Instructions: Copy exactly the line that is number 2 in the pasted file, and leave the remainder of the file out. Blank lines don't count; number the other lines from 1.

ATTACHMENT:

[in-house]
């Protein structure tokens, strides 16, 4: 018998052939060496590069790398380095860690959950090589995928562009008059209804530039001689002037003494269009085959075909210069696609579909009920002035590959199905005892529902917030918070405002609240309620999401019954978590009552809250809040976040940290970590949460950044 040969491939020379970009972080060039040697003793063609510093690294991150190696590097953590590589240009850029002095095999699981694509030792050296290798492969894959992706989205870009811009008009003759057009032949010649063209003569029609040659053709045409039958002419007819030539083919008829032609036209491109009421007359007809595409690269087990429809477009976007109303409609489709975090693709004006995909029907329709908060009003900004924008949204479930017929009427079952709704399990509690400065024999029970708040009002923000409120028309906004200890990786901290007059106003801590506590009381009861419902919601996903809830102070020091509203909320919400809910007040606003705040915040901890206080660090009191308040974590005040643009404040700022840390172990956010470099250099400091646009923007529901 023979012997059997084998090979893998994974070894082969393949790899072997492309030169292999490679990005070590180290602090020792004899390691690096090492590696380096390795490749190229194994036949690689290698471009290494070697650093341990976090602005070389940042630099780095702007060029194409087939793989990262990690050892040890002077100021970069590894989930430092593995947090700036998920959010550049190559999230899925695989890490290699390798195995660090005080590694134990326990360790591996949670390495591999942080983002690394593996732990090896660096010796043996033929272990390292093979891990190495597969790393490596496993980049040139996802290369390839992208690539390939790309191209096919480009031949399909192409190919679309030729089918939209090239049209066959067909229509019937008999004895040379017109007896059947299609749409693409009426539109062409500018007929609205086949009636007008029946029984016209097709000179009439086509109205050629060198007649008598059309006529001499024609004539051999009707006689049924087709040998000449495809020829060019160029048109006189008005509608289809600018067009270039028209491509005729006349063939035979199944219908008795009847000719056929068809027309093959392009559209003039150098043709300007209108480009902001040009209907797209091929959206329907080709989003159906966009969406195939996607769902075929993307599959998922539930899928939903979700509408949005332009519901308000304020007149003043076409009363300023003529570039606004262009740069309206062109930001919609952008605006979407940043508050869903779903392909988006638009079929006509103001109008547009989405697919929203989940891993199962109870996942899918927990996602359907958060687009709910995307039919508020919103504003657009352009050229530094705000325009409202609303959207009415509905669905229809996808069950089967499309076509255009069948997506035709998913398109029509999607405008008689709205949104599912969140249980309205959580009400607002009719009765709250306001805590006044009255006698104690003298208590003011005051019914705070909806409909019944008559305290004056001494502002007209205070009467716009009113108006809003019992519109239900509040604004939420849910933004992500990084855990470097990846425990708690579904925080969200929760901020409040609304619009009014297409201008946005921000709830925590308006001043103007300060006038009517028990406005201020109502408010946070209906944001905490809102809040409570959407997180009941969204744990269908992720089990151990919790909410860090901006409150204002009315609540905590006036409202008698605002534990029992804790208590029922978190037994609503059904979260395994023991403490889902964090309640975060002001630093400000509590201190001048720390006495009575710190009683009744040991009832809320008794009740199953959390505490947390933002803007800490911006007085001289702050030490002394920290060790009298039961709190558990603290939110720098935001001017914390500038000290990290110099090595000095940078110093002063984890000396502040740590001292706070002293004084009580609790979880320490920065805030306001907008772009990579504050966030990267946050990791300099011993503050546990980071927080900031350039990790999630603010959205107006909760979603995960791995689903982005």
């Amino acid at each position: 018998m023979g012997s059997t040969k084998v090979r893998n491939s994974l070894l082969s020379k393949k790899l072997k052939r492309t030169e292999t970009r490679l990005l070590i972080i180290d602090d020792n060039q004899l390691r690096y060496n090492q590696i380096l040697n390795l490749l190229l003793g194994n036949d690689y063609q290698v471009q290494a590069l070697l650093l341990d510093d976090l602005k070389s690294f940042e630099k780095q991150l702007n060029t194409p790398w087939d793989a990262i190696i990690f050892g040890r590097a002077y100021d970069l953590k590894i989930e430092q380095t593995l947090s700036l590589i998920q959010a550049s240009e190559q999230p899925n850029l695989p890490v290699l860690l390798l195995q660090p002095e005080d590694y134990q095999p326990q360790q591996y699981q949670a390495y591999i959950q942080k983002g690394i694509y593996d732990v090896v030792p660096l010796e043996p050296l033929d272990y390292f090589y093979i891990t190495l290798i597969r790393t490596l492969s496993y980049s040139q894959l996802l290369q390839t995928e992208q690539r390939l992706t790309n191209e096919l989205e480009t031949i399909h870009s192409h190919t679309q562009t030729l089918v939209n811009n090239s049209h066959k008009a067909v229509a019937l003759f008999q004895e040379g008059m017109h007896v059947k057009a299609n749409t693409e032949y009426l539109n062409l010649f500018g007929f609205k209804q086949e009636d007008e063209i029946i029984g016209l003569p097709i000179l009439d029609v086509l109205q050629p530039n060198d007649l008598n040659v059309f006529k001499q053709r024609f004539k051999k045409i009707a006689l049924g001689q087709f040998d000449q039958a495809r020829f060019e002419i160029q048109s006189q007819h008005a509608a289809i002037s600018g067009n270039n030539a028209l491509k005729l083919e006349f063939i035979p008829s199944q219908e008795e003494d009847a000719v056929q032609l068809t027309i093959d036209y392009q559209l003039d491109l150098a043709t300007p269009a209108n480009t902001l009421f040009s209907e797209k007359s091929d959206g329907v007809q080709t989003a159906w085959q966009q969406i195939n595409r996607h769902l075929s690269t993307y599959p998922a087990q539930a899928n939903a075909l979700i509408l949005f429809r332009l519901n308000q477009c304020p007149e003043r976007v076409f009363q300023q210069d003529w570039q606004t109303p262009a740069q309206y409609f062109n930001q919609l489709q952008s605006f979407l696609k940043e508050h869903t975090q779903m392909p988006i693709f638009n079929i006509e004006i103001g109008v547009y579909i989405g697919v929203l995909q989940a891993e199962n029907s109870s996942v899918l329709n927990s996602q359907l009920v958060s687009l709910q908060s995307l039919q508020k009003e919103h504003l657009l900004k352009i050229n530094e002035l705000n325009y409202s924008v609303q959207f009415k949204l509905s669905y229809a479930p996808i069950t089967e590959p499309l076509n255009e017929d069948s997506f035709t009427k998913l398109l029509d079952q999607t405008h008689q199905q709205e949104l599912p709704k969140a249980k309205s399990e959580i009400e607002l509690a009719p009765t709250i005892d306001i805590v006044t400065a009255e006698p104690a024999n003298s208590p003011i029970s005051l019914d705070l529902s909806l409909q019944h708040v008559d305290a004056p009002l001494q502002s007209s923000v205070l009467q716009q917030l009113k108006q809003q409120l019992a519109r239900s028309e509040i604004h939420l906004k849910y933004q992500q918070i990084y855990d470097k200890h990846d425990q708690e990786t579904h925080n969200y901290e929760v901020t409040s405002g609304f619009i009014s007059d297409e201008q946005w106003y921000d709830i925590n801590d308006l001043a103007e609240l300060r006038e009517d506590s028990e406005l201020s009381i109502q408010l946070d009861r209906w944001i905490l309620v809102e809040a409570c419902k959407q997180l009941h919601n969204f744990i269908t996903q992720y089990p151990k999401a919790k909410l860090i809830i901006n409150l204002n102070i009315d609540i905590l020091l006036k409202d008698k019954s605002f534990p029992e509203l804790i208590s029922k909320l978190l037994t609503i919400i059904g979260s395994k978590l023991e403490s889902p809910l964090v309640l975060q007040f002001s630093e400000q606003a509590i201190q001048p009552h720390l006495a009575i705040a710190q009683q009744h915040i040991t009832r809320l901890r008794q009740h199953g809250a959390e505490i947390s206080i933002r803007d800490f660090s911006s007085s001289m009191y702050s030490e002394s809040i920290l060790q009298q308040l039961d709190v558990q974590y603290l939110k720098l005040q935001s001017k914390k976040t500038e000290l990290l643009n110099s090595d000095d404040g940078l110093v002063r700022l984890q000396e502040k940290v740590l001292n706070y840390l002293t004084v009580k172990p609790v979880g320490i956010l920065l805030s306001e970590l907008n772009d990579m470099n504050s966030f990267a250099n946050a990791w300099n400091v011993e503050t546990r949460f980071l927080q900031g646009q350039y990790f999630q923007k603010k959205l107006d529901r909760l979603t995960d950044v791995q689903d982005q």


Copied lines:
């Protein structure tokens, strides 16, 4: 018998052939060496590069790398380095860690959950090589995928562009008059209804530039001689002037003494269009085959075909210069696609579909009920002035590959199905005892529902917030918070405002609240309620999401019954978590009552809250809040976040940290970590949460950044 040969491939020379970009972080060039040697003793063609510093690294991150190696590097953590590589240009850029002095095999699981694509030792050296290798492969894959992706989205870009811009008009003759057009032949010649063209003569029609040659053709045409039958002419007819030539083919008829032609036209491109009421007359007809595409690269087990429809477009976007109303409609489709975090693709004006995909029907329709908060009003900004924008949204479930017929009427079952709704399990509690400065024999029970708040009002923000409120028309906004200890990786901290007059106003801590506590009381009861419902919601996903809830102070020091509203909320919400809910007040606003705040915040901890206080660090009191308040974590005040643009404040700022840390172990956010470099250099400091646009923007529901 023979012997059997084998090979893998994974070894082969393949790899072997492309030169292999490679990005070590180290602090020792004899390691690096090492590696380096390795490749190229194994036949690689290698471009290494070697650093341990976090602005070389940042630099780095702007060029194409087939793989990262990690050892040890002077100021970069590894989930430092593995947090700036998920959010550049190559999230899925695989890490290699390798195995660090005080590694134990326990360790591996949670390495591999942080983002690394593996732990090896660096010796043996033929272990390292093979891990190495597969790393490596496993980049040139996802290369390839992208690539390939790309191209096919480009031949399909192409190919679309030729089918939209090239049209066959067909229509019937008999004895040379017109007896059947299609749409693409009426539109062409500018007929609205086949009636007008029946029984016209097709000179009439086509109205050629060198007649008598059309006529001499024609004539051999009707006689049924087709040998000449495809020829060019160029048109006189008005509608289809600018067009270039028209491509005729006349063939035979199944219908008795009847000719056929068809027309093959392009559209003039150098043709300007209108480009902001040009209907797209091929959206329907080709989003159906966009969406195939996607769902075929993307599959998922539930899928939903979700509408949005332009519901308000304020007149003043076409009363300023003529570039606004262009740069309206062109930001919609952008605006979407940043508050869903779903392909988006638009079929006509103001109008547009989405697919929203989940891993199962109870996942899918927990996602359907958060687009709910995307039919508020919103504003657009352009050229530094705000325009409202609303959207009415509905669905229809996808069950089967499309076509255009069948997506035709998913398109029509999607405008008689709205949104599912969140249980309205959580009400607002009719009765709250306001805590006044009255006698104690003298208590003011005051019914705070909806409909019944008559305290004056001494502002007209205070009467716009009113108006809003019992519109239900509040604004939420849910933004992500990084855990470097990846425990708690579904925080969200929760901020409040609304619009009014297409201008946005921000709830925590308006001043103007300060006038009517028990406005201020109502408010946070209906944001905490809102809040409570959407997180009941969204744990269908992720089990151990919790909410860090901006409150204002009315609540905590006036409202008698605002534990029992804790208590029922978190037994609503059904979260395994023991403490889902964090309640975060002001630093400000509590201190001048720390006495009575710190009683009744040991009832809320008794009740199953959390505490947390933002803007800490911006007085001289702050030490002394920290060790009298039961709190558990603290939110720098935001001017914390500038000290990290110099090595000095940078110093002063984890000396502040740590001292706070002293004084009580609790979880320490920065805030306001907008772009990579504050966030990267946050990791300099011993503050546990980071927080900031350039990790999630603010959205107006909760979603995960791995689903982005």